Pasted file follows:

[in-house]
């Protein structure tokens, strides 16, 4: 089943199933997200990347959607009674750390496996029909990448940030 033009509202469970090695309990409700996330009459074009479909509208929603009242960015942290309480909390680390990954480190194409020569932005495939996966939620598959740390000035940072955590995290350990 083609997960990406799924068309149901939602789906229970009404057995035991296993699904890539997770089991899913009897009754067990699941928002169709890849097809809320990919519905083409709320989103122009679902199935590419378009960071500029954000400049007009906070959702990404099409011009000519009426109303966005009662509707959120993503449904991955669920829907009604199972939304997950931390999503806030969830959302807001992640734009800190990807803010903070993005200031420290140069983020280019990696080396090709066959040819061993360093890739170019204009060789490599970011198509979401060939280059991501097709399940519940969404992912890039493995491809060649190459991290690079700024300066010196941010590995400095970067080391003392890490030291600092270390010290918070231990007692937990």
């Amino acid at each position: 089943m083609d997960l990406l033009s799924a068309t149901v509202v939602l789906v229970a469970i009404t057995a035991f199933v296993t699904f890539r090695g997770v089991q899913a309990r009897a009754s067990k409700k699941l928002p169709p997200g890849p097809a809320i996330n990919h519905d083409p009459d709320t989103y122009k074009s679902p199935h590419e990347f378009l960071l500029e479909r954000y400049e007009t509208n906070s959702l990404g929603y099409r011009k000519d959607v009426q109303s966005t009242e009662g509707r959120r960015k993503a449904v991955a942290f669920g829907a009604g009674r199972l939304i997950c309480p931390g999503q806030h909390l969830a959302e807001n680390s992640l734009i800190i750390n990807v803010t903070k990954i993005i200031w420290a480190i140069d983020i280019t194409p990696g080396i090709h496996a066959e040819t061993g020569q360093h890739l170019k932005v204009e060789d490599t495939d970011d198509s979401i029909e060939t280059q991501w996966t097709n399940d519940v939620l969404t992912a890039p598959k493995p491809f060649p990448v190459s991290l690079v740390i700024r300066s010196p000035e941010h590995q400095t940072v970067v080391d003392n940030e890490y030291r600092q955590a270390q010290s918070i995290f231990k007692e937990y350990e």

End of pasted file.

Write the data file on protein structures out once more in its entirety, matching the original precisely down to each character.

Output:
[in-house]
């Protein structure tokens, strides 16, 4: 089943199933997200990347959607009674750390496996029909990448940030 033009509202469970090695309990409700996330009459074009479909509208929603009242960015942290309480909390680390990954480190194409020569932005495939996966939620598959740390000035940072955590995290350990 083609997960990406799924068309149901939602789906229970009404057995035991296993699904890539997770089991899913009897009754067990699941928002169709890849097809809320990919519905083409709320989103122009679902199935590419378009960071500029954000400049007009906070959702990404099409011009000519009426109303966005009662509707959120993503449904991955669920829907009604199972939304997950931390999503806030969830959302807001992640734009800190990807803010903070993005200031420290140069983020280019990696080396090709066959040819061993360093890739170019204009060789490599970011198509979401060939280059991501097709399940519940969404992912890039493995491809060649190459991290690079700024300066010196941010590995400095970067080391003392890490030291600092270390010290918070231990007692937990």
């Amino acid at each position: 089943m083609d997960l990406l033009s799924a068309t149901v509202v939602l789906v229970a469970i009404t057995a035991f199933v296993t699904f890539r090695g997770v089991q899913a309990r009897a009754s067990k409700k699941l928002p169709p997200g890849p097809a809320i996330n990919h519905d083409p009459d709320t989103y122009k074009s679902p199935h590419e990347f378009l960071l500029e479909r954000y400049e007009t509208n906070s959702l990404g929603y099409r011009k000519d959607v009426q109303s966005t009242e009662g509707r959120r960015k993503a449904v991955a942290f669920g829907a009604g009674r199972l939304i997950c309480p931390g999503q806030h909390l969830a959302e807001n680390s992640l734009i800190i750390n990807v803010t903070k990954i993005i200031w420290a480190i140069d983020i280019t194409p990696g080396i090709h496996a066959e040819t061993g020569q360093h890739l170019k932005v204009e060789d490599t495939d970011d198509s979401i029909e060939t280059q991501w996966t097709n399940d519940v939620l969404t992912a890039p598959k493995p491809f060649p990448v190459s991290l690079v740390i700024r300066s010196p000035e941010h590995q400095t940072v970067v080391d003392n940030e890490y030291r600092q955590a270390q010290s918070i995290f231990k007692e937990y350990e």